US20030109875 *19 Nov 200212 Jun 2003Tetzlaff Philip M.Open vessel sealing forceps with disposable electrodes
US20030181910 *8 Ene 200325 Sep 2003Dycus Sean T.Bipolar electrosurgical forceps with non-conductive stop members
US20030229344 *20 Feb 200311 Dic 2003Dycus Sean T.Vessel sealer and divider and method of manufacturing same
US20030236518 *15 May 200325 Dic 2003Marchitto Kevin S.Method and device for anastomoses
US20040082952 *6 Abr 200129 Abr 2004Dycus Sean T.Vessel sealer and divider
US20040087943 *6 Abr 20016 May 2004Dycus Sean T.Vessel sealer an divider
US20050154387 *8 Oct 200414 Jul 2005Moses Michael C.Open vessel sealing instrument with hourglass cutting mechanism and over-ratchet safety
US20060064085 *19 Sep 200523 Mar 2006Schechter David AArticulating bipolar electrosurgical instrument
US20060074417 *3 Oct 20056 Abr 2006Cunningham James SSpring loaded reciprocating tissue cutting mechanism in a forceps-style electrosurgical instrument
US20060084973 *12 Oct 200520 Abr 2006Dylan HushkaMomentary rocker switch for use with vessel sealing instruments
US20060129146 *6 Feb 200615 Jun 2006Sherwood Services AgVessel sealer and divider having a variable jaw clamping mechanism
US20060167452 *17 Ene 200627 Jul 2006Moses Michael COpen vessel sealing instrument
US20060259036 *19 Jul 200616 Nov 2006Tetzlaff Philip MVessel sealing forceps with disposable electrodes
US20070062017 *11 Sep 200622 Mar 2007Dycus Sean TVessel sealer and divider and method of manufacturing same
US20070078456 *29 Sep 20065 Abr 2007Dumbauld Patrick LIn-line vessel sealer and divider
US20070088356 *12 Oct 200619 Abr 2007Moses Michael COpen vessel sealing instrument with cutting mechanism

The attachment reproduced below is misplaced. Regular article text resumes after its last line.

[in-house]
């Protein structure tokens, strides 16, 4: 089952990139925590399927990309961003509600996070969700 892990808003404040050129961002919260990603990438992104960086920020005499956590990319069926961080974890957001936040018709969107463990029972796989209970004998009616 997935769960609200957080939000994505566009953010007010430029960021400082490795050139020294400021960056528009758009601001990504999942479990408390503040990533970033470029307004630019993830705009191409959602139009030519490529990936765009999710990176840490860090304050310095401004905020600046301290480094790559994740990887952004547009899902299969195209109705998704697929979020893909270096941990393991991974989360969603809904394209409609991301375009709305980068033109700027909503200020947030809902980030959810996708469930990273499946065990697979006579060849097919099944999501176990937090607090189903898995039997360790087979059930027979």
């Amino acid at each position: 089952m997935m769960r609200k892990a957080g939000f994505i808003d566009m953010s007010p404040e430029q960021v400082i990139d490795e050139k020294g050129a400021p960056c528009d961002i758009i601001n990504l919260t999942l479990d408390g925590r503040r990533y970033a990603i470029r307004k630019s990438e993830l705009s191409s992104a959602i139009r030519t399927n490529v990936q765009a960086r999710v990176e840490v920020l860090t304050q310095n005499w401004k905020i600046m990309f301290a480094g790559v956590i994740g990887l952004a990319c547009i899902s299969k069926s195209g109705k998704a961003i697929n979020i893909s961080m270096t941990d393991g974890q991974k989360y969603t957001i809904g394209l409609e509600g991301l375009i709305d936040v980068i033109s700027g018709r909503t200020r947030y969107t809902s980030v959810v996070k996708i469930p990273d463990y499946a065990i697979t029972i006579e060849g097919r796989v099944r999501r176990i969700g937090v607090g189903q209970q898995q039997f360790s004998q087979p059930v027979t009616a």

US20070106297 *8 Nov 200610 May 2007Dumbauld Patrick LIn-line vessel sealer and divider
US20070142833 *18 Dic 200621 Jun 2007Dycus Sean TVessel sealer and divider having elongated knife stroke and safety for cutting mechanism
US20070260242 *10 Jul 20078 Nov 2007Dycus Sean TVessel sealer and divider
US20080009860 *7 Jul 200610 Ene 2008Sherwood Services AgSystem and method for controlling electrode gap during tissue sealing
US20080033428 *4 Ago 20067 Feb 2008Sherwood Services AgSystem and method for disabling handswitching on an electrosurgical instrument
US20090012520 *19 Sep 20088 Ene 2009Tyco Healthcare Group LpVessel Sealer and Divider for Large Tissue Structures
US20090018535 *26 Sep 200815 Ene 2009Schechter David AArticulating bipolar electrosurgical instrument
US20090043304 *28 Ago 200812 Feb 2009Tetzlaff Philip MVessel Sealing Forceps With Disposable Electrodes
US20090149854 *10 Feb 200911 Jun 2009Sherwood Services AgSpring Loaded Reciprocating Tissue Cutting Mechanism in a Forceps-Style Electrosurgical Instrument
US20090157071 *23 Feb 200918 Jun 2009Covidien AgSystem and Method for Tissue Sealing
US20090157075 *23 Feb 200918 Jun 2009Covidien AgSystem and Method for Tissue Sealing
Citada por
Patente citante Fecha de presentación Fecha de publicación Solicitante Título
US812862516 Ago 20106 Mar 2012Covidien AgSystem and method for controlling electrode gap during tissue sealing
US814748917 Feb 20113 Abr 2012Covidien AgOpen vessel sealing instrument
US819763315 Mar 201112 Jun 2012Covidien AgMethod for manufacturing an end effector assembly
US82573527 Sep 20104 Sep 2012Covidien AgBipolar forceps having monopolar extension
US836107219 Nov 201029 Ene 2013Covidien AgInsulating boot for electrosurgical forceps
US839409512 Ene 201112 Mar 2013Covidien AgInsulating boot for electrosurgical forceps
US839409611 Abr 201112 Mar 2013Covidien AgOpen vessel sealing instrument with cutting mechanism
US84546024 May 20124 Jun 2013Covidien LpApparatus, system, and method for performing an electrosurgical procedure
US855109130 Mar 20118 Oct 2013Covidien AgVessel sealing instrument with electrical cutting mechanism
US874742613 Mar 201210 Jun 2014Alcon Research, Ltd.Vitrectomy probe with adjustable cutter port size
US8795269 *26 Jul 20105 Ago 2014Covidien LpRotary tissue sealer and divider
US884456626 Ago 201130 Sep 2014Alcon Research, Ltd.Vitrectomy probe with adjustable cutter port size
US884566626 Ago 201130 Sep 2014Alcon Research, Ltd.Vitrectomy probe with adjustable cutter port size